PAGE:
How malaria parasites evolved to avoid a key antimalarial drug has long been thought to involve only one key gene. Now, thanks to a combination of field and laboratory studies, an international research team has shown that a second key gene is also involved in malaria’s resistance to the drug chloroquine.
The result published this week in the journal Nature MicrobiologyIt has implications for the ongoing battle against malaria, which affects an estimated 247 million people and kills more than 619,000 annually – most of them young children.
“With the rise of drug-resistant pathogens, it is important to understand how treatments drive the evolution of parasites and how that evolution may differ in different parts of the world,” says Professor Timothy JC Anderson, PhD, of the Texas Biomedical Research Institute. Lead authors of the paper.
Chloroquine was developed to treat malaria in the 1950s and has been widely used. Drug resistance emerged within a few years, spreading first through Southeast Asia and then across Africa in the 1970s and 1980s. Chloroquine has been replaced by a series of other antimalarial drugs, but the development of resistance remains a challenge to parasite control. In 2000, researchers identified a gene, the chloroquine resistance transporter (pfcrt), that had evolved to help parasites move chloroquine out of a key area of their cells, rendering the drug ineffective.
“The resistance gene, pfcrt, is notorious,” says University of Notre Dame professor Michael Werdig, and one of the paper’s lead authors. “Finding that pfcrt is an accomplice to the crime should not be surprising – genes interact with each other as part of evolution all the time. But it is only with new tools and our integrated approach that we can finally identify the specific culprit.”
Six types of malaria parasites infect humans; Plasmodium falciparum is considered the deadliest. In this paper, researchers from the Gambia Medical Research Council Unit at the London School of Hygiene & Tropical Medicine and collaborators analyzed more than 600 P. genomes of the second gene encoding an amino acid transporter (AAT1) increased from 0% frequency in 1984 to 97% frequency in 2014.
“This is a very clear example of the process of natural selection – these mutations have been favored and passed on at a very high frequency in a very short period of time, which indicates that they provide a significant survival advantage,” says The Gambia Medical Research Council unit of the London School of Public Health and Tropical Medicine Professor Alfred Ambua-Ngwa, Ph.D., and one of the first authors. “Mutations in AAT1 closely reflect increased pfcrt mutations. Given this, it strongly suggests that AAT1 is involved in chloroquine resistance.”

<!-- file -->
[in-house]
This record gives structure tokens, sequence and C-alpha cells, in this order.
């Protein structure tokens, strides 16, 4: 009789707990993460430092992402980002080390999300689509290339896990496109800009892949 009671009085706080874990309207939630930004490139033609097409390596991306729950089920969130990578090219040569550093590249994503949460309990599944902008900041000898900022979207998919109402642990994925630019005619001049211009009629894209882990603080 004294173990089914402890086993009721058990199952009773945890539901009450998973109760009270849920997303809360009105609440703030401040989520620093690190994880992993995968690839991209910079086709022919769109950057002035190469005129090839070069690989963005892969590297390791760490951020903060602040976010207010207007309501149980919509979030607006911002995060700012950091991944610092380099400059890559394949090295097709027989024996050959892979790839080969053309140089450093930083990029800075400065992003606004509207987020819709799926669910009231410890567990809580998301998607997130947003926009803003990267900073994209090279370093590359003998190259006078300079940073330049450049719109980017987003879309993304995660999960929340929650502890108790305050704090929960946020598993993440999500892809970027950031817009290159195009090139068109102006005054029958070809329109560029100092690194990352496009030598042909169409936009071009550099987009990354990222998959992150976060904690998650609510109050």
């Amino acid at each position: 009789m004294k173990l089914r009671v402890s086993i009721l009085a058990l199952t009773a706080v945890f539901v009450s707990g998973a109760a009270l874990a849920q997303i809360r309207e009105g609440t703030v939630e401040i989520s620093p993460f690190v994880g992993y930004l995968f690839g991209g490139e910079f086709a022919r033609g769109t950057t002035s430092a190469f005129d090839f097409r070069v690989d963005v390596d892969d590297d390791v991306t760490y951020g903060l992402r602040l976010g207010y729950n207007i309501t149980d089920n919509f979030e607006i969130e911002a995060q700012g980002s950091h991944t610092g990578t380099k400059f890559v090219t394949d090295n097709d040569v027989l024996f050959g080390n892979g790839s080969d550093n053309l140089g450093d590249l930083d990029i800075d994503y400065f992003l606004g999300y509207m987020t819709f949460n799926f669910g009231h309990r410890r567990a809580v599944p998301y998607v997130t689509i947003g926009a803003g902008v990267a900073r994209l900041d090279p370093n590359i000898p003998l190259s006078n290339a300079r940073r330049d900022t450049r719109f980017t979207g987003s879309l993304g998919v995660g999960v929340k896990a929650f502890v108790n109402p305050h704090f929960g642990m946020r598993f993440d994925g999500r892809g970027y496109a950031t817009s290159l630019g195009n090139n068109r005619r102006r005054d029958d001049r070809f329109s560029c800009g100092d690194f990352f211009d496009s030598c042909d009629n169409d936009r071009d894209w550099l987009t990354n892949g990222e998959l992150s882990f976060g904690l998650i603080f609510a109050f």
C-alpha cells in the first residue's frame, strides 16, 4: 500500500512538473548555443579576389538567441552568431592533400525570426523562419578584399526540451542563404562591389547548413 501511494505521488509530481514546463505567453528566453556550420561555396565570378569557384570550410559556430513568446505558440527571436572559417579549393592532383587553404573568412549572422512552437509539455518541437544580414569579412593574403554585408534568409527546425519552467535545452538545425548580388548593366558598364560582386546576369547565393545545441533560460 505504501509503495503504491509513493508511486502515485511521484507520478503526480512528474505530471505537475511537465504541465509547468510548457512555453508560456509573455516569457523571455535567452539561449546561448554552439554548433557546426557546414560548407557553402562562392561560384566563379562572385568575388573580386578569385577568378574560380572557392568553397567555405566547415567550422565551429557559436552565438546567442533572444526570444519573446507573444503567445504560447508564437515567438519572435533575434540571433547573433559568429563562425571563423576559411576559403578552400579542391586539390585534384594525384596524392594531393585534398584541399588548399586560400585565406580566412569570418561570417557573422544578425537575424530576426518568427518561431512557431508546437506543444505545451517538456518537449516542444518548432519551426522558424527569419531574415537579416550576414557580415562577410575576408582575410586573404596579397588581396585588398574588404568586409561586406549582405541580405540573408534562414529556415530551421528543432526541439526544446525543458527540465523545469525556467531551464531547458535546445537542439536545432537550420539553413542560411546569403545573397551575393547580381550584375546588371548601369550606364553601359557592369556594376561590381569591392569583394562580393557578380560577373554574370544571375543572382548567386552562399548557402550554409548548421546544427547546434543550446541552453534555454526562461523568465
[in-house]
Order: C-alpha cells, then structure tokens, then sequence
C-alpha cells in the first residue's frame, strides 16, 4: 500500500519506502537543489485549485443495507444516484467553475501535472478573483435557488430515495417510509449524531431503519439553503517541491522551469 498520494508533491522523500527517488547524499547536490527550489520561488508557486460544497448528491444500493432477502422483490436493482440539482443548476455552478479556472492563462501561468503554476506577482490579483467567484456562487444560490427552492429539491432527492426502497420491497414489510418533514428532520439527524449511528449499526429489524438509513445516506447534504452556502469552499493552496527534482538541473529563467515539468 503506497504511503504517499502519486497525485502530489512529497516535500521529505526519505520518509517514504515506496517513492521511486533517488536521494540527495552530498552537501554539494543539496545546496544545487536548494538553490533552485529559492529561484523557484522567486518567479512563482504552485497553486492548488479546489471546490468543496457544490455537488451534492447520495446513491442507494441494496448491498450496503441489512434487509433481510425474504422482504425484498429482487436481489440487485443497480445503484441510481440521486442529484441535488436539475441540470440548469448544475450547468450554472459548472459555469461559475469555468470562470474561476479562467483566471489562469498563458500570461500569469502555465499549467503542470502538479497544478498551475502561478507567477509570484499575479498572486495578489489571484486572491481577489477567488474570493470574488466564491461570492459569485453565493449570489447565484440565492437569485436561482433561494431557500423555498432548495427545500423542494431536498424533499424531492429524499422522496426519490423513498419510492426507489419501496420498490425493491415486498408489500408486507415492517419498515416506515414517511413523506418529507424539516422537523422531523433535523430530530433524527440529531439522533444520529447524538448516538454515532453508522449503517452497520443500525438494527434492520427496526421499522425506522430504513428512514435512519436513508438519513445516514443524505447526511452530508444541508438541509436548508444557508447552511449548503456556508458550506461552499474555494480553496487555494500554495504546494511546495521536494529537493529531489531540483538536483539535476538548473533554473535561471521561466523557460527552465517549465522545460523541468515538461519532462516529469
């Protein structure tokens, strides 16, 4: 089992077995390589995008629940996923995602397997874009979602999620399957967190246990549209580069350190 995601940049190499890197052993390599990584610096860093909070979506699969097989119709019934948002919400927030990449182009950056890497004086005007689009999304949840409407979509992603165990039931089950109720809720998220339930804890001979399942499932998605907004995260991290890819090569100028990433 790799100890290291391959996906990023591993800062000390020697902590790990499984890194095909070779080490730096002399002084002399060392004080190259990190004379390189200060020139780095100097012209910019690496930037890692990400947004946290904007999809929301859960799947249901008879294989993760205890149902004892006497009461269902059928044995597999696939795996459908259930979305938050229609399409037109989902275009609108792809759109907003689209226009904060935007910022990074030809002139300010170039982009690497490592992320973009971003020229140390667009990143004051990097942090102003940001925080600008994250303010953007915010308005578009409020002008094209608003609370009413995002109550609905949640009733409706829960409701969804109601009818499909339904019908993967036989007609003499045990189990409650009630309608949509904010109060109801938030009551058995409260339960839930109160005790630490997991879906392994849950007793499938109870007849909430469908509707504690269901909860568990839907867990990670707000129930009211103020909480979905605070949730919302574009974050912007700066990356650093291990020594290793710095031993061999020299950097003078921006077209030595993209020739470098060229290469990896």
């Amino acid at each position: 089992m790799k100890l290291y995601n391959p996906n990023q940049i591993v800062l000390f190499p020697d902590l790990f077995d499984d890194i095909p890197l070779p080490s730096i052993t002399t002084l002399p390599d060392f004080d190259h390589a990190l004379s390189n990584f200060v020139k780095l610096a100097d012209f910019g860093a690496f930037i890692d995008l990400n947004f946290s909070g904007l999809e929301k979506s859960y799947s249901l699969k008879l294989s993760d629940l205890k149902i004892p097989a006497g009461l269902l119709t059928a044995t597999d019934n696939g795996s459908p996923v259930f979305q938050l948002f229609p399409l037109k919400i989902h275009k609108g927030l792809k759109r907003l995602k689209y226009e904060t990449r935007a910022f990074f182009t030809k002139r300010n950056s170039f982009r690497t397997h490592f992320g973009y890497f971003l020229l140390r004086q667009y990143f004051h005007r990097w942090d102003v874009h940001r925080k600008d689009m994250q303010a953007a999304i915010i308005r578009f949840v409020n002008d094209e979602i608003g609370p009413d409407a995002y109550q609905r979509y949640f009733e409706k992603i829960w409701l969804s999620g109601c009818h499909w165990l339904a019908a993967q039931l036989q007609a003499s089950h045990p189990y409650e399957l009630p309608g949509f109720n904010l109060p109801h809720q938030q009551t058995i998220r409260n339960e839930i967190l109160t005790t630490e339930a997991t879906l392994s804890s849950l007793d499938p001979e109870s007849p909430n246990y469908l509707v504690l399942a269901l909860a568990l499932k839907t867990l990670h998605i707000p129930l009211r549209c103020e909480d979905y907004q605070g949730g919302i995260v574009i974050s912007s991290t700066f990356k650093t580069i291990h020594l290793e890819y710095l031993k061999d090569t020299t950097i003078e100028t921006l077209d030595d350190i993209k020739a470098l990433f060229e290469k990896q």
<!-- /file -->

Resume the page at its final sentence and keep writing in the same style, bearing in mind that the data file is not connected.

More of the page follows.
Teams at Texas Biomed, the University of Notre Dame and the Seattle Children’s Research Institute teamed up to conduct an experimental evaluation of how mutations affect drug resistance. Specifically, the researchers performed genetic crosses between chloroquine-sensitive and chloroquine-resistant parasites, suggesting the involvement of AAT1 mutations. Using CRISPR gene-editing technology, the researchers replaced mutations in the genomes of parasites in the laboratory and observed their effect on drug resistance. The University of Nottingham collaborators tested the function of the gene in yeast, which also showed that mutations led to drug resistance. Collaborating institutes also included the Wellcome Sanger Institute, the Mahidol-Oxford Tropical Medicine Research Unit and University of Utah Health San Antonio.
“This project would not have been possible without the dedication of many collaborators in the US, Europe, Asia and Africa,” says Ashley Vaughan, PhD, principal investigator at the Seattle Children’s Research Institute and one of the authors of the papers. “We combined very diverse methodologies, all of which came to the same conclusion.”
But the team didn’t stop there. Additional malaria genome datasets showed that AAT1 mutations conferring resistance disappeared in Africa once chloroquine use there was discontinued, which would normally be expected. However, it is a completely different story in Southeast Asia where the mutations survive.
“Our analyzes showed that parasites from Africa and Asia carry different pfaat1 mutations, and our experimental data suggest that this may underlie the differences we observe in the development of drug resistance in Africa and Asia,” says Dr. Fridge.
Remarkably, researchers analyzing different types of malaria that affect rodents found that the same gene was implicated in chloroquine resistance more than a decade ago. “It shows me that malaria researchers and human rodents need to talk more,” says Dr. Anderson.
Professor David Conway, PhD, at the London School of Hygiene & Tropical Medicine, stresses that countering drug resistance – for malaria and other pathogens – requires a comprehensive approach to drug development and pathogen control. “We have to realize that different genes and molecules will work together to survive therapies,” he says. “This is why looking at whole genomes and entire populations is so critical.”
Alfred Amambua-Ngwa et al, Evolution of chloroquine resistance in Plasmodium falciparum is mediated by putative amino acid transporter AAT1, Nature Microbiology (2023). DOI: 10.1038/s41564-023-01377-z
the quote: Study Implicates Second Gene In Evolution of Resistance of Malaria Parasites to Chloroquine (2023, May 11) Retrieved May 11, 2023 from https://phys.org/news/2023-05-implicates-gene-malaria-parasite-resistance.html
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